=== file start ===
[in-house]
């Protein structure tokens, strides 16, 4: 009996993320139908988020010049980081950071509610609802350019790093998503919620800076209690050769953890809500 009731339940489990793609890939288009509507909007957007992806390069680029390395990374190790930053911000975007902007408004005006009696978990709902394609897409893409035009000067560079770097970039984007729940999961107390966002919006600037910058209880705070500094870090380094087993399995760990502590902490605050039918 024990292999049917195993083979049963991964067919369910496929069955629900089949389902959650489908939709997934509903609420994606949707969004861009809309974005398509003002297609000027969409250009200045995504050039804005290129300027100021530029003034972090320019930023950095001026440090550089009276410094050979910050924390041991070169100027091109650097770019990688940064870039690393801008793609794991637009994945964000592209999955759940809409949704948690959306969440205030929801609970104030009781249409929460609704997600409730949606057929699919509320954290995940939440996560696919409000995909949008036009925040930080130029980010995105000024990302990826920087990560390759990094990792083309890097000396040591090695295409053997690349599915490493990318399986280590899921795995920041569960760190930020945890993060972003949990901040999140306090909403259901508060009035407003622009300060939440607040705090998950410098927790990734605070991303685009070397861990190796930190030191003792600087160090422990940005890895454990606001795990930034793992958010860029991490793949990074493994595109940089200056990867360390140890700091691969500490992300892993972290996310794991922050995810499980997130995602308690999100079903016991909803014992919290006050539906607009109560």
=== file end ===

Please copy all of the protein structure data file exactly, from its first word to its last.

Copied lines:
[in-house]
């Protein structure tokens, strides 16, 4: 009996993320139908988020010049980081950071509610609802350019790093998503919620800076209690050769953890809500 009731339940489990793609890939288009509507909007957007992806390069680029390395990374190790930053911000975007902007408004005006009696978990709902394609897409893409035009000067560079770097970039984007729940999961107390966002919006600037910058209880705070500094870090380094087993399995760990502590902490605050039918 024990292999049917195993083979049963991964067919369910496929069955629900089949389902959650489908939709997934509903609420994606949707969004861009809309974005398509003002297609000027969409250009200045995504050039804005290129300027100021530029003034972090320019930023950095001026440090550089009276410094050979910050924390041991070169100027091109650097770019990688940064870039690393801008793609794991637009994945964000592209999955759940809409949704948690959306969440205030929801609970104030009781249409929460609704997600409730949606057929699919509320954290995940939440996560696919409000995909949008036009925040930080130029980010995105000024990302990826920087990560390759990094990792083309890097000396040591090695295409053997690349599915490493990318399986280590899921795995920041569960760190930020945890993060972003949990901040999140306090909403259901508060009035407003622009300060939440607040705090998950410098927790990734605070991303685009070397861990190796930190030191003792600087160090422990940005890895454990606001795990930034793992958010860029991490793949990074493994595109940089200056990867360390140890700091691969500490992300892993972290996310794991922050995810499980997130995602308690999100079903016991909803014992919290006050539906607009109560």